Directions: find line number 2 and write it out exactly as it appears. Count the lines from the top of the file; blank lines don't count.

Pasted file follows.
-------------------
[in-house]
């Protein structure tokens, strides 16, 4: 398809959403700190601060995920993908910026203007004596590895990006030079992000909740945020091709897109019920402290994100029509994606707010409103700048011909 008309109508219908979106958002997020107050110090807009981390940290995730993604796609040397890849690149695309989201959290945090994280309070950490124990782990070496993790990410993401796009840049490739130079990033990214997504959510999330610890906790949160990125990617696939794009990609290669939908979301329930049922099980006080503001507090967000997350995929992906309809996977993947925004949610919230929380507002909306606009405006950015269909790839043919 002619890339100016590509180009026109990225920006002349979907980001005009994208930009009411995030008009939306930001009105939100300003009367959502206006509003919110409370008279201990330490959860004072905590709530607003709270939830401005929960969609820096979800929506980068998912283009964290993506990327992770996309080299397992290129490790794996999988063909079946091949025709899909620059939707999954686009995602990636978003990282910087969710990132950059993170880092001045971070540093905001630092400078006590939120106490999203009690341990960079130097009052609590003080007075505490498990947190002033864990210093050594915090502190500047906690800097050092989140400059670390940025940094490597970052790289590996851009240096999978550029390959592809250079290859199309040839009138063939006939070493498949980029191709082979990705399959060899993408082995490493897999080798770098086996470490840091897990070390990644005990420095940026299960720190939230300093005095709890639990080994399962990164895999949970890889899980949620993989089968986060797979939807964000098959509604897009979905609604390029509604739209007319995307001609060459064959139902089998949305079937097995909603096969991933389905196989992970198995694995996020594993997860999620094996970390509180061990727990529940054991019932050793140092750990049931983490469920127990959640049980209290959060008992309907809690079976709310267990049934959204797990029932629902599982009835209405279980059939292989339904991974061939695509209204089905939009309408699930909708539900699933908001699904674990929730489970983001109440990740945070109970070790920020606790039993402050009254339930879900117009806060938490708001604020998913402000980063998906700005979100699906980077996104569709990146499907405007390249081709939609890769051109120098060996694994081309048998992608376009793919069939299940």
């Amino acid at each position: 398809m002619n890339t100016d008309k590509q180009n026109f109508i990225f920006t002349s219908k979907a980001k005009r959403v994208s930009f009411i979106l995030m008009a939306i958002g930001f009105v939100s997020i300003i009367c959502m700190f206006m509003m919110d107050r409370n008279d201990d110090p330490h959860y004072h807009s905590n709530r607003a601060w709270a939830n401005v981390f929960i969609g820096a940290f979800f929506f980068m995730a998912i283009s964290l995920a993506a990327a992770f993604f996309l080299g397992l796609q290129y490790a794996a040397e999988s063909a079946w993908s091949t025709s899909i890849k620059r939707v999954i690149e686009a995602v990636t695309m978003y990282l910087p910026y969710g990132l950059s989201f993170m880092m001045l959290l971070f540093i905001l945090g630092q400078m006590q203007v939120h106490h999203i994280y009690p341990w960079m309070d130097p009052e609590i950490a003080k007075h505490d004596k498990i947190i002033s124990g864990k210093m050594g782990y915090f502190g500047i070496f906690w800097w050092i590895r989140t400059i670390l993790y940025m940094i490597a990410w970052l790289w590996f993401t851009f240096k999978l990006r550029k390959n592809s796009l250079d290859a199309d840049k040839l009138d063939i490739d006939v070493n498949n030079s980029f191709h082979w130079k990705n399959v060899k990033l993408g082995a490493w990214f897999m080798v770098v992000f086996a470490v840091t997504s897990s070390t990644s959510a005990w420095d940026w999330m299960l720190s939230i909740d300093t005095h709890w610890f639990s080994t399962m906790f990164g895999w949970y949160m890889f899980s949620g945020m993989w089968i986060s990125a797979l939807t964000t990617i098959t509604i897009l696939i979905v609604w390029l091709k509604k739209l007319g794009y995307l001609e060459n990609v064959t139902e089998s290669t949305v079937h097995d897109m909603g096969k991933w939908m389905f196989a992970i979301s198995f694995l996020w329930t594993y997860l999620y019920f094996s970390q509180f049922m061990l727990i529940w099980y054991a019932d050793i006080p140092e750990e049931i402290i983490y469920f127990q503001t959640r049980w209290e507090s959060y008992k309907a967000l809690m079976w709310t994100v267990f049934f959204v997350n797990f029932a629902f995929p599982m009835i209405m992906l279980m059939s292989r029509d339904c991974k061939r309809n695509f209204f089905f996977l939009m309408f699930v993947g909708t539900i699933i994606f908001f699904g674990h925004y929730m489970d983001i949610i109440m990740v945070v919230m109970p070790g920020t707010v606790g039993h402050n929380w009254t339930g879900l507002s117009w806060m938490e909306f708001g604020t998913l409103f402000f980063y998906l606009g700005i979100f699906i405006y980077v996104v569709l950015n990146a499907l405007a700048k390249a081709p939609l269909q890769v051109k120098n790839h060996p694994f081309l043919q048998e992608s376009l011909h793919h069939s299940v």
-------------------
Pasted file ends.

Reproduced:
């Protein structure tokens, strides 16, 4: 398809959403700190601060995920993908910026203007004596590895990006030079992000909740945020091709897109019920402290994100029509994606707010409103700048011909 008309109508219908979106958002997020107050110090807009981390940290995730993604796609040397890849690149695309989201959290945090994280309070950490124990782990070496993790990410993401796009840049490739130079990033990214997504959510999330610890906790949160990125990617696939794009990609290669939908979301329930049922099980006080503001507090967000997350995929992906309809996977993947925004949610919230929380507002909306606009405006950015269909790839043919 002619890339100016590509180009026109990225920006002349979907980001005009994208930009009411995030008009939306930001009105939100300003009367959502206006509003919110409370008279201990330490959860004072905590709530607003709270939830401005929960969609820096979800929506980068998912283009964290993506990327992770996309080299397992290129490790794996999988063909079946091949025709899909620059939707999954686009995602990636978003990282910087969710990132950059993170880092001045971070540093905001630092400078006590939120106490999203009690341990960079130097009052609590003080007075505490498990947190002033864990210093050594915090502190500047906690800097050092989140400059670390940025940094490597970052790289590996851009240096999978550029390959592809250079290859199309040839009138063939006939070493498949980029191709082979990705399959060899993408082995490493897999080798770098086996470490840091897990070390990644005990420095940026299960720190939230300093005095709890639990080994399962990164895999949970890889899980949620993989089968986060797979939807964000098959509604897009979905609604390029509604739209007319995307001609060459064959139902089998949305079937097995909603096969991933389905196989992970198995694995996020594993997860999620094996970390509180061990727990529940054991019932050793140092750990049931983490469920127990959640049980209290959060008992309907809690079976709310267990049934959204797990029932629902599982009835209405279980059939292989339904991974061939695509209204089905939009309408699930909708539900699933908001699904674990929730489970983001109440990740945070109970070790920020606790039993402050009254339930879900117009806060938490708001604020998913402000980063998906700005979100699906980077996104569709990146499907405007390249081709939609890769051109120098060996694994081309048998992608376009793919069939299940």